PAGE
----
• Jointly organized by the MSc (ECom&IComp) Programme Office and HKU SPACE
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Professor Michael Shamos

Date & Time :
11, February 2004 ( Wednesday )
10:30am - 12:30pm

Venue :
Wang Gungwu Lecture Hall
Graduate House
The University of Hong Kong
Pokfulam Road, HK

Abstract

Once a society has embraced the concept of democracy, there remains the problem of how to implement public voting so it is fair, safe from tampering, private and accessible to everyone. After the notorious failure of voting systems in Florida during the U.S. presidential election of 2000, a great deal of attention has been focused on electronic voting, its benefits and risks. Substantial concerns have been raised that electronic systems may be unsafe because of the possibility that a manufacturer might distribute software that will count votes improperly or an outsider might gain control of the tabulation mechanism. 

The prospect of voting on the Internet seems irresistible because of its convenience. Toward that end, the U.S. Department of Defense is now developing a comprehensive Internet voting system, known as Project SERVE, designed to allow the approximately 5 million Americans who are overseas or on military installations to vote online. The system will be tested on a small scale in the presidential election of 2004.

In this talk we will review the principal methods of electronic voting, their advantages and disadvantages, including such phenomena as tampering, vote-buying, hacking and other methods used to influence the outcome of elections.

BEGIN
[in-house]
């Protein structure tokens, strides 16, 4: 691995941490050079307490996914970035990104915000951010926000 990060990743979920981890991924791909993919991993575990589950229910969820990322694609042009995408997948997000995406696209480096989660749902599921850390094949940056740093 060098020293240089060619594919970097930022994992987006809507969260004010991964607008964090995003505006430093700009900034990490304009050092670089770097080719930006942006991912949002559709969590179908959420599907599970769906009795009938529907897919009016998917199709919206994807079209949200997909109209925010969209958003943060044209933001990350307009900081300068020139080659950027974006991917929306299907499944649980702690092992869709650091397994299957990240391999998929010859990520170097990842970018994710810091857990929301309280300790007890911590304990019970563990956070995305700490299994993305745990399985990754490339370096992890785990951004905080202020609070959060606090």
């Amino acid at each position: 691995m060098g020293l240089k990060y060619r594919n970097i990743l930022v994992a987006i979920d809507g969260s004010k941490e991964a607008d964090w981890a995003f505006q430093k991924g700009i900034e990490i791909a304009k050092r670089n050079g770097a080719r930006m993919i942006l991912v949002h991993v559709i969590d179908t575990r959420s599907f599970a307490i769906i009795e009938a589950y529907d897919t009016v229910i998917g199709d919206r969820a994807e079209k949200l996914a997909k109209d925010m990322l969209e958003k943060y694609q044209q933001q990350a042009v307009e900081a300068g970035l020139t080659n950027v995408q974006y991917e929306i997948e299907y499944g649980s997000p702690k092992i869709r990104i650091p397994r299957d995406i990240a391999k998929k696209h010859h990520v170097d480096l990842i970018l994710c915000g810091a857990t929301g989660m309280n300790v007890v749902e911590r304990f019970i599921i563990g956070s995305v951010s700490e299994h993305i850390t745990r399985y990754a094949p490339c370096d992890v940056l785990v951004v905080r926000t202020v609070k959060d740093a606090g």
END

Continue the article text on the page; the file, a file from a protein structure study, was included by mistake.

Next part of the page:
Even though Hong Kong is still the debate of constitutional reform and universal suffrage, computer and political scientists, senior legal and government officers and researchers, and grass root bodies cannot afford not to be aware of what is happening in the world at large, and the eventual coming of electronic voting. Here is a chance for you to listen to a most dynamic orator and an legal and computer expert, Professor Michael Shamos of Carnegie Mellon University, who is also the Visiting Professor of the Department Computer Science and Information Systems at the University of Hong Kong, teaching a module in the renowned and established MSc programme in Electronic Commerce and Internet Computing. 

  • Organized by: Department of Computer Science and Information Systems and Faculty of Law, The University of Hong Kong.
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Mr Peter Looms

Date & Time :
16, January 2004 ( Friday )
11:00am - 12:00noon

Venue :
P6-03, Graduate House
The University of Hong Kong
Pokfulam Road

Abstract

When it comes to measuring the performance of universities there are a number of clear-cut indicators used to measure the performance of universities as regards their academic research and teaching prowess.